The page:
By two months, many children are staying awake well enough but have very difficult transitions to sleep. Mothers and fathers often encounter two or more hours of crying and irritability in the early evenings as
they try unsuccessfully to rock, walk, or sing their babies to sleep. At this age, they can be reminded that these babies are already overstimulated, and that a brief period of under stimulation (swaddling, quiet, dark room) may allow the child to settle to sleep after a little fussing.
Babies (like all humans) wake regularly through the night and often drift back into a deep sleep. The almost universal assumption that babies wake because they’re hungry may result in parents “training” the child to expect a feeding. Experienced parents often wait a few minutes before responding to a child who is quietly fussing, and find that they will settle themselves. If the baby does begin to cry in the night, once they have begun to sleep through the night, parents should resist feeding them. If they are fed in an effort to quiet their crying, chances are they will soon come to expect this response whenever they wake up in the night,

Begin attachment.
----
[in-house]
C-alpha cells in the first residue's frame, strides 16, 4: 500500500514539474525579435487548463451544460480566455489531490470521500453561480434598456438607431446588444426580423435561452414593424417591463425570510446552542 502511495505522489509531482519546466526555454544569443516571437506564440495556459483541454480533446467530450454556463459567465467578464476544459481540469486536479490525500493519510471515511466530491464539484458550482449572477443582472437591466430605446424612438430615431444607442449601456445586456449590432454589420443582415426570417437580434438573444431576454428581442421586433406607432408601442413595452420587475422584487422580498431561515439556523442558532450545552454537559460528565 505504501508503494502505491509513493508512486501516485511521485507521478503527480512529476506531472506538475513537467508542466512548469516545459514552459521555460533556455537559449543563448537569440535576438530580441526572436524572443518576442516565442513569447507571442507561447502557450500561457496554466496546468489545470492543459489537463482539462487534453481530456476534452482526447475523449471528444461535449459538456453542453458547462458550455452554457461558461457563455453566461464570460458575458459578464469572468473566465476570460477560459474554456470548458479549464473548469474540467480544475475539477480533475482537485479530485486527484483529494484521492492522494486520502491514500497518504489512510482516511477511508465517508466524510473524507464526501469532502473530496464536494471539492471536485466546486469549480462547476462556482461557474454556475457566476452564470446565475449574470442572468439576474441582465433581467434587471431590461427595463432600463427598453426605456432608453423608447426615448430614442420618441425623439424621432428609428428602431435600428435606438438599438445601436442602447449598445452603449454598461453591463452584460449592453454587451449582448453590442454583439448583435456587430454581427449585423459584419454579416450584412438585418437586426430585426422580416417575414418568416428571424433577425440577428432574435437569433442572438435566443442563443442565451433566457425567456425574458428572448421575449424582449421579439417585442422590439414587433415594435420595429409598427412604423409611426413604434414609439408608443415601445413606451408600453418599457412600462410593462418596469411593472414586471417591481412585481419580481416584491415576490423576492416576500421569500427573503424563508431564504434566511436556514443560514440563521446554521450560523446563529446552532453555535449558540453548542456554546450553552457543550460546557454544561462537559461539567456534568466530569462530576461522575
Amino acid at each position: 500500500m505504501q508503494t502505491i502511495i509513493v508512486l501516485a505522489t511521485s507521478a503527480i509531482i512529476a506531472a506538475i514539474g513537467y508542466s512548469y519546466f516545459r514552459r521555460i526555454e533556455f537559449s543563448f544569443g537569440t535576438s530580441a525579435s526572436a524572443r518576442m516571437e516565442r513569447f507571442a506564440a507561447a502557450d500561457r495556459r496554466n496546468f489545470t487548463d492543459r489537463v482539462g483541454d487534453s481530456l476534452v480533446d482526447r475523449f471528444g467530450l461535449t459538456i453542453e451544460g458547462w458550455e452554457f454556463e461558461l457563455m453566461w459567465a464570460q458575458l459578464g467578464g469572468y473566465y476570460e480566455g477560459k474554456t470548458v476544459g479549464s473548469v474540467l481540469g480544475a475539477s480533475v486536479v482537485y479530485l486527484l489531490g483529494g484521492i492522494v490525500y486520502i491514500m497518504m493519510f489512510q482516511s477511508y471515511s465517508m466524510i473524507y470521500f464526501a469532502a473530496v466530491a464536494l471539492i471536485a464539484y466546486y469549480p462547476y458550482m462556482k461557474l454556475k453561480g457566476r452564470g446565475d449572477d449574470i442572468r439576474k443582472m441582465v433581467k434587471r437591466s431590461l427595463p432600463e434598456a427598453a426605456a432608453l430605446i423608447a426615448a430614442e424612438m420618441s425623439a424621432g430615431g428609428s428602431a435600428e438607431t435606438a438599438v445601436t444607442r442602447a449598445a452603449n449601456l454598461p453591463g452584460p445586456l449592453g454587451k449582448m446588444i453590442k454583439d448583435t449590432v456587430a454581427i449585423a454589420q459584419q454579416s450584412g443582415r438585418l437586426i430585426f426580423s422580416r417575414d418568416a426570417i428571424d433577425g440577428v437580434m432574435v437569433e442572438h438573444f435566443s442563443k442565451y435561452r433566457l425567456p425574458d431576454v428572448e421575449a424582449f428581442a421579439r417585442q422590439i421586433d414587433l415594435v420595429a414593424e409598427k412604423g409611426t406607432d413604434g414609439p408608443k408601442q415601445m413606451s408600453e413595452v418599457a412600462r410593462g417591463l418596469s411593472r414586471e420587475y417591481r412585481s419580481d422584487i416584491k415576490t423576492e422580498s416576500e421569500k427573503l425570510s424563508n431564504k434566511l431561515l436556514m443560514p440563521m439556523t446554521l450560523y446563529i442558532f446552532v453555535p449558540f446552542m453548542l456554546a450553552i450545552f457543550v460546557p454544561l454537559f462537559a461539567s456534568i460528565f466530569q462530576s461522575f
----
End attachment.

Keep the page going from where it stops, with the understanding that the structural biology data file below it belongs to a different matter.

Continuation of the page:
Parents may also face various challenges and stressors related to sleep starting around 4 months when separation anxiety usually starts. Sleep behaviors associated with separation anxiety include a new reluctance to go to sleep and resurgence in night waking. If these sleep behaviors are not positively addressed by the time the child is 7-8 months, they will continue to insist on the behaviors that cause stress because it is now habit to them. Bedtime routines, rituals, consistency and reassurances from parents can help the child settle down and become sleepy.